Everyone remembers Henry Ford’s ‘history is bunk’ line but not many remember the old horse-hater’s more vehement elaboration on the subject.
“History is tradition and we don’t want tradition,” Ballinascarthy’s most famous mechanic declared. “We want to live in the present and the only history that’s worth a tinker’s damn is the history we made today.”
A horse and jockey are going to make history very much worth a damn at Epsom on Saturday. But only a chronic lack of imagination – maybe of the sort that allowed Ford also opine that a car can be any colour just so long as it’s black – will dismiss the importance of tradition this weekend.
Quite simply it is history that makes the Epsom Derby the greatest race in the racing calendar.
Others might have more money. Some have catchier nicknames like the Kentucky Derby’s “greatest two and a half minutes in sport” or the Melbourne Cup’s supposed nation-stopping capabilities. There are races that overall might be more impressive in terms of the dry number-crunching business of handicapping.
But there is nothing that can compete with the resonance of Epsom.
Yours truly is not normally among the most sentimental of creatures but the Derby’s unique magic still managed to percolate through the system even further some years ago during a furtive pre-race walk of the famous track.
It is an exercise I would recommend. In fact quite why Epsom’s authorities don’t allow a walking of the course like Aintree do for the public before the Grand National is a mystery. One of the few benefits of doing this gig for a living is a badge that can allow access to some otherwise verboten areas and the Derby track was well worth flashing it.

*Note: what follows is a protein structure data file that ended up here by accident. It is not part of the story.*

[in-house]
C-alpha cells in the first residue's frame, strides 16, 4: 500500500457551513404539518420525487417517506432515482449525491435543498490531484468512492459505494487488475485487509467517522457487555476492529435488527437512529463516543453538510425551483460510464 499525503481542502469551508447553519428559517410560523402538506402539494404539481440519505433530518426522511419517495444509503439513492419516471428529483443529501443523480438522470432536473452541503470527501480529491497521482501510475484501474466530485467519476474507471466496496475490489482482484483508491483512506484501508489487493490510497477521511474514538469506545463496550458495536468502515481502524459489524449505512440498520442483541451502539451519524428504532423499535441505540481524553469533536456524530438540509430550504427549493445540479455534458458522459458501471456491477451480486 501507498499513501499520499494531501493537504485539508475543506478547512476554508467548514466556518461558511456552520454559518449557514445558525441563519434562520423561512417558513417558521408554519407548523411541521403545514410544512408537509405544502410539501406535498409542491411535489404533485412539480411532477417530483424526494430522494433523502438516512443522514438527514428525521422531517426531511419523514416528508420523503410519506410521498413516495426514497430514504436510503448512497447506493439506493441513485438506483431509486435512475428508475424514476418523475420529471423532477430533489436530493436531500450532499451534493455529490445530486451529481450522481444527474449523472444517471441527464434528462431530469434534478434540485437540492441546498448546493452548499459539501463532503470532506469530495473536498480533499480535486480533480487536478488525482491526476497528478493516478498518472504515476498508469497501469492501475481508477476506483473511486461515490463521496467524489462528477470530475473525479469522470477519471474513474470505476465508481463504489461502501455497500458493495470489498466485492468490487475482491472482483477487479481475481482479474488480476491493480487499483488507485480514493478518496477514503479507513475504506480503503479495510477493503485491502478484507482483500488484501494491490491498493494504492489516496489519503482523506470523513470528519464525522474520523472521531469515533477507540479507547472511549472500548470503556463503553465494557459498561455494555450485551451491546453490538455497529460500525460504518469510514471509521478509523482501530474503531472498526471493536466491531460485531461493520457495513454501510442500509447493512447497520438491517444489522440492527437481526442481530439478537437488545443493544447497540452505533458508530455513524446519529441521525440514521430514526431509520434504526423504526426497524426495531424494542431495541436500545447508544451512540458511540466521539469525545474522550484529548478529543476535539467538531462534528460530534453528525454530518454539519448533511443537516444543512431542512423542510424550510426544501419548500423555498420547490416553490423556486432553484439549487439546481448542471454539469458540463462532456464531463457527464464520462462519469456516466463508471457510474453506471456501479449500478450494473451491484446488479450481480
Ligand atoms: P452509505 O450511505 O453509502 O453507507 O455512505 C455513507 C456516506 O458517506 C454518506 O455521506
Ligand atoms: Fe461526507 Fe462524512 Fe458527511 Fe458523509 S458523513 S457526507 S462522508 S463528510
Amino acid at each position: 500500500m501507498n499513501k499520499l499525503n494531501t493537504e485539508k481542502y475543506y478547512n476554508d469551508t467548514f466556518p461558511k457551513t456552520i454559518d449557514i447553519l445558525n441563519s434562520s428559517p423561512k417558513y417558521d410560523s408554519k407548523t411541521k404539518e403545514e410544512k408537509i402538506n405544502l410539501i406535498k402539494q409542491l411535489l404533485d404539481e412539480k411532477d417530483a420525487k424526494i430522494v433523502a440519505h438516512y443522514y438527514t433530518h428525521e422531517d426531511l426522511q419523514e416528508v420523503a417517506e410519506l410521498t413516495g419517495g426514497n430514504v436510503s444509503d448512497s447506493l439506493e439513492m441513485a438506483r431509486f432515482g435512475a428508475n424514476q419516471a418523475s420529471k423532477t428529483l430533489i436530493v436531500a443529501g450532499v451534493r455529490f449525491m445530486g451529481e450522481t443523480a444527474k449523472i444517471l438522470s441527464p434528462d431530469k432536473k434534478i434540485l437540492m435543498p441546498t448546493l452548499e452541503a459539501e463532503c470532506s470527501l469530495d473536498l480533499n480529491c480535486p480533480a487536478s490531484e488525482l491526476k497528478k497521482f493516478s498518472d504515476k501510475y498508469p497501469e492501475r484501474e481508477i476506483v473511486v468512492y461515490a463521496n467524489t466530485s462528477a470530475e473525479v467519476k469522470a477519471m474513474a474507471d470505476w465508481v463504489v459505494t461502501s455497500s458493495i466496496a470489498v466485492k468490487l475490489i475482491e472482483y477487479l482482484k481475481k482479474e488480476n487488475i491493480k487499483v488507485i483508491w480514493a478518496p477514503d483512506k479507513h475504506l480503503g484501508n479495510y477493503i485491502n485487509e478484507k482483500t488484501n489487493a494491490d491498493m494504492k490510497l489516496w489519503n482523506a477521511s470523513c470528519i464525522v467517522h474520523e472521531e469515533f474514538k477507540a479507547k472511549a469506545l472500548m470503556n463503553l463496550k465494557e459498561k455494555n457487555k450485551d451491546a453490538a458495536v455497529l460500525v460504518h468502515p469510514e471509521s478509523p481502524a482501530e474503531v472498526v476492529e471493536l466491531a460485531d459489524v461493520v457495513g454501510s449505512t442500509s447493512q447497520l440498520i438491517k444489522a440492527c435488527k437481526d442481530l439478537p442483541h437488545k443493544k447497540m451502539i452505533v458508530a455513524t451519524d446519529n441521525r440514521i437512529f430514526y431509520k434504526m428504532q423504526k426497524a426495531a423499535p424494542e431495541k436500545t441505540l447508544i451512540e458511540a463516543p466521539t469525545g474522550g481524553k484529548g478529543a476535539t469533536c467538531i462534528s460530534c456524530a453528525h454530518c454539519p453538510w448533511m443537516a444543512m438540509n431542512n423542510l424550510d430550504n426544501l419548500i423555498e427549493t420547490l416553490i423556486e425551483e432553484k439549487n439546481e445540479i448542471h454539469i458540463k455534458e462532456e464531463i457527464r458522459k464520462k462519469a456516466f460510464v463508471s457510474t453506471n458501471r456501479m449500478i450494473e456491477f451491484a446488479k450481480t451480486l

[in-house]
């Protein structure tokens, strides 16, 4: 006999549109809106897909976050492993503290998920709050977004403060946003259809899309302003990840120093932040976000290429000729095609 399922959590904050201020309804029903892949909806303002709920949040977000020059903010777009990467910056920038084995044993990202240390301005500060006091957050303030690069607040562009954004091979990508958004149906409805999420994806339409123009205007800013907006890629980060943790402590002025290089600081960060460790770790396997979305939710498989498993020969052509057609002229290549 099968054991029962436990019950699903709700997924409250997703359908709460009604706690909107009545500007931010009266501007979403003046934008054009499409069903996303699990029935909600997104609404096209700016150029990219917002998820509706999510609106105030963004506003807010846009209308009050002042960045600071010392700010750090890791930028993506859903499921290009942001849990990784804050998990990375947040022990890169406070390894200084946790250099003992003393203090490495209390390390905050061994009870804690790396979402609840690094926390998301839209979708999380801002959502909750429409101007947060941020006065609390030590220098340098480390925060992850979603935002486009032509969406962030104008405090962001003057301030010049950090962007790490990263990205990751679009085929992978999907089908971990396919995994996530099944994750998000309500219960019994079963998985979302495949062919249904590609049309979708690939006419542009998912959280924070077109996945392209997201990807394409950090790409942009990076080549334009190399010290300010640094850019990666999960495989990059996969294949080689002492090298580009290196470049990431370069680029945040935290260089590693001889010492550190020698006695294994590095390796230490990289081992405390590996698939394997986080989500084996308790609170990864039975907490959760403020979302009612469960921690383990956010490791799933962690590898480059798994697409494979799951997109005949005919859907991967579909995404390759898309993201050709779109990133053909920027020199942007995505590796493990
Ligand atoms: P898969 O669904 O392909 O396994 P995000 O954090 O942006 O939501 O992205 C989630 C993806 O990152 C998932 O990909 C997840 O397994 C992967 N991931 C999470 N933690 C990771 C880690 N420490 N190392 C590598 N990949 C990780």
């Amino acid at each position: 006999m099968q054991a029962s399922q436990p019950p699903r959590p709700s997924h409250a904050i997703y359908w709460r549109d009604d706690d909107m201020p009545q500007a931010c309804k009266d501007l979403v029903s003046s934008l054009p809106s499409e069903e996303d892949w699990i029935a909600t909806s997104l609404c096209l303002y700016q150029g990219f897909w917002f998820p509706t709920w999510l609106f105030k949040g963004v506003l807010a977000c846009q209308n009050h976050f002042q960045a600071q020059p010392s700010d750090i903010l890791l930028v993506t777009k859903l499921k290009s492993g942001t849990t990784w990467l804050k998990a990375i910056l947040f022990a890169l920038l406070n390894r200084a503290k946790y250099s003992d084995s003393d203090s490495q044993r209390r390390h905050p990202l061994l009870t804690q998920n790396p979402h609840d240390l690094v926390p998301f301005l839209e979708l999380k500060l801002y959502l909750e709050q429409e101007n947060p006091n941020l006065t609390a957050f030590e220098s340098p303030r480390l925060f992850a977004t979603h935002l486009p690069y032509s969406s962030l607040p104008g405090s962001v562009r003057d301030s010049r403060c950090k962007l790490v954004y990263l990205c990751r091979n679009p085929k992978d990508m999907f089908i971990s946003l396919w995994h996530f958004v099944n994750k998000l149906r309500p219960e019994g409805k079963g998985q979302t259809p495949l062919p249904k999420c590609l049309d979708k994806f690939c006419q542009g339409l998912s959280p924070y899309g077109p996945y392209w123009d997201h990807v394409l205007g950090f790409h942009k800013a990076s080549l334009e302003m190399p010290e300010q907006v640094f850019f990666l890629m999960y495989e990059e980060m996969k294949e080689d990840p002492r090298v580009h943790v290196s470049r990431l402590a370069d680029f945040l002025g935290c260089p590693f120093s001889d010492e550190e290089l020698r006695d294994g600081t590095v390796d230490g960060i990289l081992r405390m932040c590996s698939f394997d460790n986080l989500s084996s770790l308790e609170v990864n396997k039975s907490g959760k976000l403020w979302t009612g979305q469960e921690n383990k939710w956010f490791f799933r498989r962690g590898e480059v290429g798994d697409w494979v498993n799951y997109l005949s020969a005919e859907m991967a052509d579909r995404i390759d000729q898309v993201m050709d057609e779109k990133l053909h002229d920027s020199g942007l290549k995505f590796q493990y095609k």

Tattenham Corner and the famous descent to it might be the most famous Epsom landmark but at ground level there is no doubting the primary importance of the initial half mile.
It is a shockingly steep climb from the start. TV pictures don’t come close to doing it justice. Haile Gebrselassie would rise a sweat climbing it. And it’s where this famous tactical speed that Aidan O’Brien bangs on about really comes into play. If your horse isn’t quick enough to secure a good position in the first couple of furlongs then the game is mostly up.
In comparison, the drop into the straight is nothing compared to say Clonmel or Tramore. But overall the roller-coaster test remains the supreme test and as Tessio wrote the basis for an entire industry.
Doubt that and just think of some of the legendary names. Nijinsky, Shergar, Roberto and the other great Derby winners may have put in better performances during their careers but what’s the first image that flashes before the eye when their name is mentioned: damn right it’s winning at Epsom.
Saturday’s field will follow in their footsteps and the hope is that maybe one of them will put in a performance to rank right up there.
That demands that one of them has to be a true champion. And right now there is an obvious candidate for such a role. Sea The Stars is sure to get at least a mile and a quarter and the old adage that those sure of staying going into the Derby are mostly too slow still applies. If he can win on Saturday then we truly have an exceptional champion on our hands.
And that’s the sort of history that anyone can appreciate.